Reprinted from The San Francisco Chronicle by Michelle Rindels on November 22, 2016.
A federal court is blocking implementation of a regulation that would make an estimated 4 million more higher-earning workers eligible for overtime pay.
The US District Court in the Eastern District of Texas granted a nationwide preliminary injunction Tuesday that prevents the Department of Labor from implementing the changes until the rule’s legality can be further examined. The order comes after 21 states sued to block the rule before it took effect on December 1. …
Reprinted from TIME by Daniel Wiessner on November 21, 2016.
Officials from 21 US states on Tuesday filed a lawsuit claiming an Obama administration rule to extend mandatory overtime pay to more than 4 million workers will place a heavy burden on state budgets.
Hours after the states announced their lawsuit, the US Chamber of Commerce and other business groups filed a separate challenge to the rule in the same federal court in Sherman, Texas.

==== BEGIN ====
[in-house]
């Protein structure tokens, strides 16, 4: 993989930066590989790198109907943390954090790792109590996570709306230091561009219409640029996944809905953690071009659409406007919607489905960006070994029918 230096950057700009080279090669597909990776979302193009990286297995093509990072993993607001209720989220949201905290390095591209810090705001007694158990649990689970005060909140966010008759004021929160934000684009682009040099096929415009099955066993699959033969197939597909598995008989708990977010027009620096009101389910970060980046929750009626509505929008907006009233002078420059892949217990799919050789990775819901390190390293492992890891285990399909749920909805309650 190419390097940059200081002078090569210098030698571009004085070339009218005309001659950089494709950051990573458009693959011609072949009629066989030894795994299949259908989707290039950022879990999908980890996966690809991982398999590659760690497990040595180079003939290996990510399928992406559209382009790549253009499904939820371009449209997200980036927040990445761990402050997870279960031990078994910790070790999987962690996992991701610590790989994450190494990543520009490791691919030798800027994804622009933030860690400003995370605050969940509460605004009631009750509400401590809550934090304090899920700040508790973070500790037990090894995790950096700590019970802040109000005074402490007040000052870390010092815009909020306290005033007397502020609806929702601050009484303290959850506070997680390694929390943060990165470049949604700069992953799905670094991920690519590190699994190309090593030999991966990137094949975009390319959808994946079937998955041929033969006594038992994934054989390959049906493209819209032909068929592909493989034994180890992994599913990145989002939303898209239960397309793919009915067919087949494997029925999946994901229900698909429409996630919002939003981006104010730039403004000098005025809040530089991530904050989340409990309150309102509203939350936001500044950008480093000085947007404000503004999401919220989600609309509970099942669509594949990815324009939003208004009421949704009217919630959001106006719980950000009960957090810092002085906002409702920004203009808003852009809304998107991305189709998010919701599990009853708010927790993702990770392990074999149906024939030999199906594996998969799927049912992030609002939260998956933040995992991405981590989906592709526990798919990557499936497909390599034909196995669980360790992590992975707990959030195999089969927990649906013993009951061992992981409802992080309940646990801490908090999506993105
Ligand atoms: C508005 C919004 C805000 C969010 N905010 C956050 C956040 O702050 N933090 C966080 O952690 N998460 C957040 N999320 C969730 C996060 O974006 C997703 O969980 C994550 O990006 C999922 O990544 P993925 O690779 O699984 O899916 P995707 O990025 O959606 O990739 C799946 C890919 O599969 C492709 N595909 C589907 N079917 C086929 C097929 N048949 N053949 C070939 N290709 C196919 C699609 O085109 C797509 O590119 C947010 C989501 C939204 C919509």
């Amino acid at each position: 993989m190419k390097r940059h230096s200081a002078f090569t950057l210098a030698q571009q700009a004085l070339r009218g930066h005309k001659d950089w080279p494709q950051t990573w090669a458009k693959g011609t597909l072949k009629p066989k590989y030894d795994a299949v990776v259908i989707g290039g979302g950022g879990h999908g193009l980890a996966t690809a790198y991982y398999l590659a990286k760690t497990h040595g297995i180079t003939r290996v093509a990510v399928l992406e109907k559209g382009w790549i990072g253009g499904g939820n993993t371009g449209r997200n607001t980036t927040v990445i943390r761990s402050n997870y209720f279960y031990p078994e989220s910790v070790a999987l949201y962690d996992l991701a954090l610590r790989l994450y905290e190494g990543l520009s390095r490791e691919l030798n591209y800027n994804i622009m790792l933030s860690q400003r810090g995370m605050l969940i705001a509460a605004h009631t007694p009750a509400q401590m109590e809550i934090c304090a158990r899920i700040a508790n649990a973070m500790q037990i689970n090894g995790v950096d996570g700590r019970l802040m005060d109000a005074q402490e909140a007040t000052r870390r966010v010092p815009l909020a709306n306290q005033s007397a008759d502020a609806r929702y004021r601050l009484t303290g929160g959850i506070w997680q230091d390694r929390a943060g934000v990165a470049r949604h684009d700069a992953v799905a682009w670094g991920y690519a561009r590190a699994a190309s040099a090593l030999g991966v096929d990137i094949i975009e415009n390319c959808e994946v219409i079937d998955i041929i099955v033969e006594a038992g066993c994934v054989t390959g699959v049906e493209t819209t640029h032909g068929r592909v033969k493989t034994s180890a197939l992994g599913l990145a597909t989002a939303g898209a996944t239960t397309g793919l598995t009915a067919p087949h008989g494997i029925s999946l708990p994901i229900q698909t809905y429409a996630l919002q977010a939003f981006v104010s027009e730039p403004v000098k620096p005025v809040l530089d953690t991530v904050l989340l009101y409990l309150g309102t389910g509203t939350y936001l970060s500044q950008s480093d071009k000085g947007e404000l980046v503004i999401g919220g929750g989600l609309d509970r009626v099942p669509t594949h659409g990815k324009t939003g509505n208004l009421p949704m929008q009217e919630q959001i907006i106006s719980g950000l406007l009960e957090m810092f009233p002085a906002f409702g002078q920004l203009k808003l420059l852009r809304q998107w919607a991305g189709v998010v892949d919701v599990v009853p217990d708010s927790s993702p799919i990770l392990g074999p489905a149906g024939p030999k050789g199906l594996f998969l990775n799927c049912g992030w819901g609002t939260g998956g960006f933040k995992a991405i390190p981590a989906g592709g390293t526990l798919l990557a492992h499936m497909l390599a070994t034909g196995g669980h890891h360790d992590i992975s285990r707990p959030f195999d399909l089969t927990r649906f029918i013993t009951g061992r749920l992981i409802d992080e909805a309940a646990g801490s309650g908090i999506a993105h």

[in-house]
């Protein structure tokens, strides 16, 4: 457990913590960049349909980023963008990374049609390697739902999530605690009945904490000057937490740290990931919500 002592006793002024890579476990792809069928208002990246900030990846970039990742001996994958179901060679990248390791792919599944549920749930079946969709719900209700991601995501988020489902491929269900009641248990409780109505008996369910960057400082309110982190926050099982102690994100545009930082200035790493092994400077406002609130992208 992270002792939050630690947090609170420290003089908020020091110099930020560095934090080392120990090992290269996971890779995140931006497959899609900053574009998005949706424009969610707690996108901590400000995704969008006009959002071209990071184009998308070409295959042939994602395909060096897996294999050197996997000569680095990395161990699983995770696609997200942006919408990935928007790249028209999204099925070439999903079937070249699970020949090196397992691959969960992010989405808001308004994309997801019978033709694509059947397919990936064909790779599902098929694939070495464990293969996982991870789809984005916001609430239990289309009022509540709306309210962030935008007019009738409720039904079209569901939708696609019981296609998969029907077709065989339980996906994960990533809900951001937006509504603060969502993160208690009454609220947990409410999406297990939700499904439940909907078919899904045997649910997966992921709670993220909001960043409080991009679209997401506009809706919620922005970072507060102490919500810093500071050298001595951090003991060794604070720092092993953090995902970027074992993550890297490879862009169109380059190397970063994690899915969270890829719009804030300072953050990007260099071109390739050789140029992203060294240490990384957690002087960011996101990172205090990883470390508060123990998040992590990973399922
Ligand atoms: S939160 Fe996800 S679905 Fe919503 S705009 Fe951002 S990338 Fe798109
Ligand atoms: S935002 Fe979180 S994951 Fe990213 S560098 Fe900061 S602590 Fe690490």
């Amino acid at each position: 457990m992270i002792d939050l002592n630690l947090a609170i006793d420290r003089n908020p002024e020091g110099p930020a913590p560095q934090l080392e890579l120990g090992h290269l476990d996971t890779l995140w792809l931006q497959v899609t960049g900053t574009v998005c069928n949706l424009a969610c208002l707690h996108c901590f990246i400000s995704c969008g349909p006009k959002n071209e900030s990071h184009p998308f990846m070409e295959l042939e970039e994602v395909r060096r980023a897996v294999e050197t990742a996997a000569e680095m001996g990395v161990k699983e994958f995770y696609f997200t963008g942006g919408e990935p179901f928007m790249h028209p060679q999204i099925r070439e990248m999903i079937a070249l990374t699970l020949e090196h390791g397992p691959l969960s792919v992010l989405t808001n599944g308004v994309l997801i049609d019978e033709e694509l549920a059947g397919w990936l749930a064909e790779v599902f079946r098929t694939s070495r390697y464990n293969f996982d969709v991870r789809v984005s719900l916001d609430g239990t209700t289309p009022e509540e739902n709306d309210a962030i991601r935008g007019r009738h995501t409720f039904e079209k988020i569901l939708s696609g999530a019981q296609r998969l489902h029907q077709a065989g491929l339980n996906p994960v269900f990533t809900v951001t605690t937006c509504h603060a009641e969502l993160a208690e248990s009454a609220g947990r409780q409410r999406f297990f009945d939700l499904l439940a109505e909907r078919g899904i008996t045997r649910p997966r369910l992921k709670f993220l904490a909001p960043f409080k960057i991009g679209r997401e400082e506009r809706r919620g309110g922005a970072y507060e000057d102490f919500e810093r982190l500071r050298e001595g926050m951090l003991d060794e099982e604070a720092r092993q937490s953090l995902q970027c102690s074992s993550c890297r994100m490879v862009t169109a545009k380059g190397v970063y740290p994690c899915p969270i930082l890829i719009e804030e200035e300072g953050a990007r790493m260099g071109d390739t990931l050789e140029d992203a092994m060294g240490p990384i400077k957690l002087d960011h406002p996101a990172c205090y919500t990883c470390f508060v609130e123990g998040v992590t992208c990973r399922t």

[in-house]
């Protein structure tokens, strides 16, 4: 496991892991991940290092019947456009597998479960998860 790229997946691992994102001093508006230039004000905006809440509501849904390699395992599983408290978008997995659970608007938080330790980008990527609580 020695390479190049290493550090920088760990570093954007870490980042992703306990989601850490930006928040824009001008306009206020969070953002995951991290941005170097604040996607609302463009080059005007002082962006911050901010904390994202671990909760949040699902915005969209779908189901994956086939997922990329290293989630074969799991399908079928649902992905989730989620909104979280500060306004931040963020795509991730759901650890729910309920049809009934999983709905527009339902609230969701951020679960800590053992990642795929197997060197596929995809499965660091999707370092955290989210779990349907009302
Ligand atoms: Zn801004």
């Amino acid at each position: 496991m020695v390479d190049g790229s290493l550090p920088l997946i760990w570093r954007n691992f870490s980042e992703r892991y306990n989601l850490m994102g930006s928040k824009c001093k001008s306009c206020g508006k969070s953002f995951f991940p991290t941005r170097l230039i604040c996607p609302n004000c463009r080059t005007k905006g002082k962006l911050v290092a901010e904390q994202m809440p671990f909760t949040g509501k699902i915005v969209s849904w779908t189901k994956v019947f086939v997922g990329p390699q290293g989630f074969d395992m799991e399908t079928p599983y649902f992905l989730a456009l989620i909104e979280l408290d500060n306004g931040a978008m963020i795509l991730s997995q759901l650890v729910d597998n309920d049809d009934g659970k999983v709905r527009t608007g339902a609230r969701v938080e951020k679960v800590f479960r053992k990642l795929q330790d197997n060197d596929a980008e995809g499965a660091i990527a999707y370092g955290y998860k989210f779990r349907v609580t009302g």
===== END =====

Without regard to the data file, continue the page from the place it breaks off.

The rule, set to take effect December 1, will require employers to pay overtime to salaried workers earning less than $47,500 a year, double the current threshold of $23,660. Business groups and Republican officials say the rule will force employers to demote salaried workers to hourly positions and create more part-time jobs.
“Once again, President Obama is trying to unilaterally rewrite the law,” Texas Attorney General Ken Paxton said in a statement. “And this time, it may lead to disastrous consequences for our economy.”
Paxton and Nevada Attorney General Adam Laxalt spearheaded the states’ lawsuit, which was joined by Michigan, Wisconsin and Ohio, among others.
US Labor Secretary Thomas Perez said in a statement the rule had “sound legal and policy footing” and the lawsuits were an attempt to deprive workers of fair pay. Only 7 percent of full-time salaried employees are currently eligible for overtime pay, he said, down from 62 percent in 1975. …